the magnesium includes approximately 4% by weight of magnesium; and the phosphorous includes approximately 2% by weight of phosphorous.
10. The method of claim 8, wherein:
the magnesium includes approximately 4% by weight of magnesium;
the phosphorous includes approximately 2% by weight of phosphorous; and
the metal alloy further includes at least one element selected from the group consisting of zirconium, hafnium and titanium, wherein each at least one element comprises approximately 1 to 2% by weight of the total weight of the alloy.
11. The method of claim 8, wherein:
the magnesium includes approximately 3 to 6% by weight of magnesium;
the phosphorous approximately 1.0 to 2.0% by weight of phosphorous; and
the metal alloy further includes approximately 1.0 to 1.5% by weight of an element selected from the group consisting of hafnium, titanium and zirconium.
12. The method of claim 8, wherein:
the magnesium includes approximately 3 to 6% by weight of magnesium;
the phosphorous includes approximately 1 to 2% by weight of phosphorous; and
the metal alloy further including approximately 1.0 to 1.5% by weight of hafnium and approximately 1.0 to 1.5% by weight of zirconium.
13. The method of claim 8, wherein:
the magnesium includes approximately 3 to 6% by weight of magnesium;
the phosphorous includes approximately 1 to 2% by weight of phosphorous; and
the metal alloy further includes approximately 1 to 2% by weight of hafnium, approximately 1.0 to 1.5% by weight of titanium, and approximately 1.0 to 1.5% by weight of zirconium.
14. A method of fabricating an integrated circuit interconnect, comprising:
forming features in an insulator layer of an integrated circuit; and
depositing a metal alloy in the features, the alloy comprising silver and bismuth.
15. The method of claim 14, wherein the bismuth includes approximately 1.6 to 2.6% by weight of bismuth.
16. The method of claim 14, further comprising heat treating the integrated circuit interconnect after depositing a metal alloy in the features.
17. The method of claim 14, further comprising exposing the integrated circuit interconnect to temperatures of approximately 150° C. for a period of time from approximately one to twenty hours.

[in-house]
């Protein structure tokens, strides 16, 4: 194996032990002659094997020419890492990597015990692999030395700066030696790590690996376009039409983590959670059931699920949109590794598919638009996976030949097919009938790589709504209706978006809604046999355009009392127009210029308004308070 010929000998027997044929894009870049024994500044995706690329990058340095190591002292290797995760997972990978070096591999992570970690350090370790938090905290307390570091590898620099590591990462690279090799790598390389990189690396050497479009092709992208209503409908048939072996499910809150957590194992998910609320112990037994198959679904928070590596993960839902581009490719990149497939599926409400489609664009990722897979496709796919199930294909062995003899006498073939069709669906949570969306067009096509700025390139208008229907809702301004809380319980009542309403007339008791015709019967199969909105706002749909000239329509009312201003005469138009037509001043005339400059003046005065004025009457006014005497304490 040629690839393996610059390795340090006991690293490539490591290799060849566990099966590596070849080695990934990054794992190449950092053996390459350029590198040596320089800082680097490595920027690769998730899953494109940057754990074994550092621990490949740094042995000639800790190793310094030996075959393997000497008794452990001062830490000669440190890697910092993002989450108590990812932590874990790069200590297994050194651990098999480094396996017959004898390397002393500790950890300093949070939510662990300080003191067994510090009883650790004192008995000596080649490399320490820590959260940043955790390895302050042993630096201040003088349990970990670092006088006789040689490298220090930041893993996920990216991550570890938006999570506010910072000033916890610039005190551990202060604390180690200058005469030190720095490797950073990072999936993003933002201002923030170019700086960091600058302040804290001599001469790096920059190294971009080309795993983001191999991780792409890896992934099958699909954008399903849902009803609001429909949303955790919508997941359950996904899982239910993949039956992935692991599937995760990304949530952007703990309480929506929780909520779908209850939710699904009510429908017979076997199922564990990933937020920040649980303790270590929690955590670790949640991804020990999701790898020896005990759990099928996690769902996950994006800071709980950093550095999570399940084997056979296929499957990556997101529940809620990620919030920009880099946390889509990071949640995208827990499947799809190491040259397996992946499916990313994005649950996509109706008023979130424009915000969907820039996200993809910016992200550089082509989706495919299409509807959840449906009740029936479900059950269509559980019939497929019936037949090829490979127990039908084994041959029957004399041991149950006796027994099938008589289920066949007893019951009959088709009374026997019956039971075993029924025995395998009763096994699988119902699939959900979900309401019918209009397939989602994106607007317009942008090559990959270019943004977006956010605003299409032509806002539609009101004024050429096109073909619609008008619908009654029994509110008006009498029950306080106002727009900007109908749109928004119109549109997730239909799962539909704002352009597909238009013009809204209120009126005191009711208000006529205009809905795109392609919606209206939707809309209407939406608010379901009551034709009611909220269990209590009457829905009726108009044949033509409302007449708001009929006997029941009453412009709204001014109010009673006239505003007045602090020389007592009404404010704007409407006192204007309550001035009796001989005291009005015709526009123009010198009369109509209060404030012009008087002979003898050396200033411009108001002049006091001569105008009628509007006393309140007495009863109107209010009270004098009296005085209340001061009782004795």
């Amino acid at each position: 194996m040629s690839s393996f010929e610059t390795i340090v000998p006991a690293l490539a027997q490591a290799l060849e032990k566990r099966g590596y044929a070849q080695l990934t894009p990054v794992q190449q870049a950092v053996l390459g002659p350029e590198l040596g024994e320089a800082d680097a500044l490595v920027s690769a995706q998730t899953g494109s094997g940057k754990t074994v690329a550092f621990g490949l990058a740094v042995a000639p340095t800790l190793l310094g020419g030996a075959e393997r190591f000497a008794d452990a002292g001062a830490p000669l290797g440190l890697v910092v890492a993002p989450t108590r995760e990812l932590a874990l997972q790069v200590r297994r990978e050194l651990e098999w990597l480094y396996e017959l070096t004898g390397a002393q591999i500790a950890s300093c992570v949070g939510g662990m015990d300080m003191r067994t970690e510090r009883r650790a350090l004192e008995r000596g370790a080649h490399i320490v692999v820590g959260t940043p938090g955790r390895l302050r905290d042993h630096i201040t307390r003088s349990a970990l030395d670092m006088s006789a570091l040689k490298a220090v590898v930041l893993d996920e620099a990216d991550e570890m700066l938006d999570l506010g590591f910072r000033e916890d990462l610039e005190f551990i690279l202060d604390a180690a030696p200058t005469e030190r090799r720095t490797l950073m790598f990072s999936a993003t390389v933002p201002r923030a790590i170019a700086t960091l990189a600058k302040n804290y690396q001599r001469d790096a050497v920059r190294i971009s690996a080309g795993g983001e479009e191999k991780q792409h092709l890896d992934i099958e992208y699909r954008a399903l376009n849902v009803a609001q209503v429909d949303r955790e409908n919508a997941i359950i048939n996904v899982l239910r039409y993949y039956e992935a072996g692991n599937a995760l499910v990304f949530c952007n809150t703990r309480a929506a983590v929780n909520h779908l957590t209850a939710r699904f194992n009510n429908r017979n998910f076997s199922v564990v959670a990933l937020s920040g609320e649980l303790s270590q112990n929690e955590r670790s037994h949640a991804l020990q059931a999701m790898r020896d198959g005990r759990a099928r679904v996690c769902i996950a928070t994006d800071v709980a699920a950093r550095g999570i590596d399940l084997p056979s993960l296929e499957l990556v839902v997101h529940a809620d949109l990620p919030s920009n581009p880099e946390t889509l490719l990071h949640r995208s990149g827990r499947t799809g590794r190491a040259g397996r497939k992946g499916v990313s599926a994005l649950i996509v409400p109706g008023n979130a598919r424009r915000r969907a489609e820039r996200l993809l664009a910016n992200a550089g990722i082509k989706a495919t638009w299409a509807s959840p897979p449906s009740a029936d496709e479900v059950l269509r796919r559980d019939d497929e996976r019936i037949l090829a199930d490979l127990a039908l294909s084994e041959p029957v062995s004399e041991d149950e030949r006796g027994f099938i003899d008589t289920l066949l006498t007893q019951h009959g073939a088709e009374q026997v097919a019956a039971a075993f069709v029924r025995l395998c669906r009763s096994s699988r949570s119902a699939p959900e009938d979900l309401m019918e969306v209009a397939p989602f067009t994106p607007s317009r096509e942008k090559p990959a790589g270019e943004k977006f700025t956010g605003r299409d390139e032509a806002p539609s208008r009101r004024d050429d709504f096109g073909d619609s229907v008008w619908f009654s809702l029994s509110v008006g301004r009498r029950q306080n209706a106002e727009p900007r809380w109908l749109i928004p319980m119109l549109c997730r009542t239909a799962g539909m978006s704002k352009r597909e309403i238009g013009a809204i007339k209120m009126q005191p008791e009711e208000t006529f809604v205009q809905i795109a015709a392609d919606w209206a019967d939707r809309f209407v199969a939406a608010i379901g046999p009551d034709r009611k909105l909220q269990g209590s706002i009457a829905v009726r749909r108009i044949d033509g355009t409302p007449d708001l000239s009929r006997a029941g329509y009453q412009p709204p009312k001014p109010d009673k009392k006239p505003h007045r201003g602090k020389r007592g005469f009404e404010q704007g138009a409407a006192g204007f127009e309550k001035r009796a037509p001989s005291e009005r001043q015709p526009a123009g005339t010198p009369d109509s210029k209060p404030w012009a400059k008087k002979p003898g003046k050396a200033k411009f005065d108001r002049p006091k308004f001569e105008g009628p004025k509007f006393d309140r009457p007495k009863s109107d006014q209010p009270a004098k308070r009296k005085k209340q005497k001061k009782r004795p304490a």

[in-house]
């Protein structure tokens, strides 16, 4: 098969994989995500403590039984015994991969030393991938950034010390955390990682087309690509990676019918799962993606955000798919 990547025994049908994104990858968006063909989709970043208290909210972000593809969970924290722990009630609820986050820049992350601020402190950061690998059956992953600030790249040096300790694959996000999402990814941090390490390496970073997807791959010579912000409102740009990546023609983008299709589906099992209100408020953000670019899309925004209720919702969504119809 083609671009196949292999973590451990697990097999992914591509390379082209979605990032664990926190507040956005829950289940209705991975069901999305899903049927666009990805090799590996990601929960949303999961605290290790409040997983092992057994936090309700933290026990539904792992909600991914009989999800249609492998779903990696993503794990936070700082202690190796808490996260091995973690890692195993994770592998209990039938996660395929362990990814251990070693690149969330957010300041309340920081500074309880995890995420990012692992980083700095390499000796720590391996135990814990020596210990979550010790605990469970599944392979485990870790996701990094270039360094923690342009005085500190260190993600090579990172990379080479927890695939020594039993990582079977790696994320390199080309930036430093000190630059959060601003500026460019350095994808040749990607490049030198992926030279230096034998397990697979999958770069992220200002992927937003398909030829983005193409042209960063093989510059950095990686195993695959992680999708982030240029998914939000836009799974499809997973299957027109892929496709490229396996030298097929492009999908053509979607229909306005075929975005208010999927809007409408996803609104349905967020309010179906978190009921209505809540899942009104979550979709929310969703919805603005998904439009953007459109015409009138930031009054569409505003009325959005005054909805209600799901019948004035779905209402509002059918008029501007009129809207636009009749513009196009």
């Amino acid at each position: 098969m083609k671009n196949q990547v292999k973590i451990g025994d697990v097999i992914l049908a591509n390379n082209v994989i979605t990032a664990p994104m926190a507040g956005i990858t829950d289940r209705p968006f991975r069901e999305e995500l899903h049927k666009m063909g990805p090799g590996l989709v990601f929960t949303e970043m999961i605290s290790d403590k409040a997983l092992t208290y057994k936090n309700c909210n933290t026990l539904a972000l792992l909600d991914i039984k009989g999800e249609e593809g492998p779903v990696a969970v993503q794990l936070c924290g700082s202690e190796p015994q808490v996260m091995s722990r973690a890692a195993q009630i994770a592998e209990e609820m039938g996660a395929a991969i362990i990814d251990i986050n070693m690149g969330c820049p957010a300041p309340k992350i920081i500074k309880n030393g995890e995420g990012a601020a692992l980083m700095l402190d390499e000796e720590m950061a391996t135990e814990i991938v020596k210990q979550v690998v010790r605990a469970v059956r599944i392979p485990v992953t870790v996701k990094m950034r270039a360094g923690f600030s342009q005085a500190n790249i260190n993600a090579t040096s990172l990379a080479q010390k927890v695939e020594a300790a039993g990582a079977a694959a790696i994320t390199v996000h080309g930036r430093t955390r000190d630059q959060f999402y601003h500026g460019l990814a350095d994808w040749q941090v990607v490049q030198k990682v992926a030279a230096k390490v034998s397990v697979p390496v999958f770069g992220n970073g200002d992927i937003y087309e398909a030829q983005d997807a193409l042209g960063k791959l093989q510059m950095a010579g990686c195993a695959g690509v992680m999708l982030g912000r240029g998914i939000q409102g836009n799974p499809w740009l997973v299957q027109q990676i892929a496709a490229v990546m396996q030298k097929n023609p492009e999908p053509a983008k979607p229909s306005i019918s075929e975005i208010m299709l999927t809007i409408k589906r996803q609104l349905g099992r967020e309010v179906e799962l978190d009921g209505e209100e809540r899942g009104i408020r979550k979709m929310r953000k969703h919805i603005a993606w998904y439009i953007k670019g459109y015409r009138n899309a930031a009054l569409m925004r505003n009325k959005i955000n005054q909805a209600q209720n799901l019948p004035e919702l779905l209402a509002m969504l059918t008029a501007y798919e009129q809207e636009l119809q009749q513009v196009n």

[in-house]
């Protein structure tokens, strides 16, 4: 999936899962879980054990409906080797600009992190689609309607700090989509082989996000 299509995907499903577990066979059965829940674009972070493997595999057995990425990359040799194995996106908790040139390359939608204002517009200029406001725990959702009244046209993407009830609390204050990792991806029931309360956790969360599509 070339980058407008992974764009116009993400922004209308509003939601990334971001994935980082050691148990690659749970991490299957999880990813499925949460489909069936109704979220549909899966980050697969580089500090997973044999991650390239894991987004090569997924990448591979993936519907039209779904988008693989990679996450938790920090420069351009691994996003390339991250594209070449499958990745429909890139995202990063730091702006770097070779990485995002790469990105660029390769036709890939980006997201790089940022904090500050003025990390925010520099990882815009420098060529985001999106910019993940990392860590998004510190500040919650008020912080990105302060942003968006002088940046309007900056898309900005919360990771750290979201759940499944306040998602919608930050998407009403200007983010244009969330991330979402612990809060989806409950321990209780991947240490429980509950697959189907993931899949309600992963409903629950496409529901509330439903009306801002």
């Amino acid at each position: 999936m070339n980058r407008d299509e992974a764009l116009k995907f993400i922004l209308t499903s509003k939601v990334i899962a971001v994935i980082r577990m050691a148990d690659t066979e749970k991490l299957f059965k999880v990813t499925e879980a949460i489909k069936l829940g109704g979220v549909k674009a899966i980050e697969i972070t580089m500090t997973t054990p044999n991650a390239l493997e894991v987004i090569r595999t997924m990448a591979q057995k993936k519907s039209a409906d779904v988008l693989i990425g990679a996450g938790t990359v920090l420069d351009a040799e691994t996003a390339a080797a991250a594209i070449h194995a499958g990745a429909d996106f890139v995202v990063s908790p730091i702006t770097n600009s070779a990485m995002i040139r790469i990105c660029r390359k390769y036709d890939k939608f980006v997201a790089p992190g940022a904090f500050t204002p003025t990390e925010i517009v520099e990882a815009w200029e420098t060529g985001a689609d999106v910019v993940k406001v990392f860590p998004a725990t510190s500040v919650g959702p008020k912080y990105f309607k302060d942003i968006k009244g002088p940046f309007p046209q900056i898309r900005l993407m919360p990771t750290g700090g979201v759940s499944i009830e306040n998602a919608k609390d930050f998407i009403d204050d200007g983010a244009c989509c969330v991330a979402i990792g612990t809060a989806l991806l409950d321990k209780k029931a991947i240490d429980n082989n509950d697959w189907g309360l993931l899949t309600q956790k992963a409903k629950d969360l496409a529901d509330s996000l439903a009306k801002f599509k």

18. The method of claim 14, wherein:
the bismuth includes approximately 1.6 to 2.6% by weight of bismuth; and
the metal alloy further includes less than approximately 1% by weight of silicon.
19. The method of claim 14, wherein:
the bismuth includes approximately 2% by weight of bismuth; and
the metal alloy further includes approximately 0.01 to 1% by weight of silicon.
20. The method of claim 14, wherein:
the bismuth includes approximately 2% by weight of bismuth; and
the metal alloy further includes approximately 0.5% by weight of silicon.
21. A method of fabricating an integrated circuit interconnect, comprising:
forming features in an insulator layer of an integrated circuit; and
depositing a metal alloy in the features, the alloy comprising:
gold; and
at least one element selected from the group consisting of bismuth, lead, antimony and silicon.
22. The method of claim 21, wherein each at least one element comprises approximately 0.5 to 1.5% by weight of the total weight of the alloy.
23. The method of claim 21, wherein the at least one element includes approximately 1% by weight of an element selected from the group consisting of bismuth, lead, antimony and silicon.
24. The method of claim 21, wherein the at least one element includes approximately 1% by weight of bismuth and approximately 0.5% by weight of lead.
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US20050285267A1 (en) 2005-12-29 application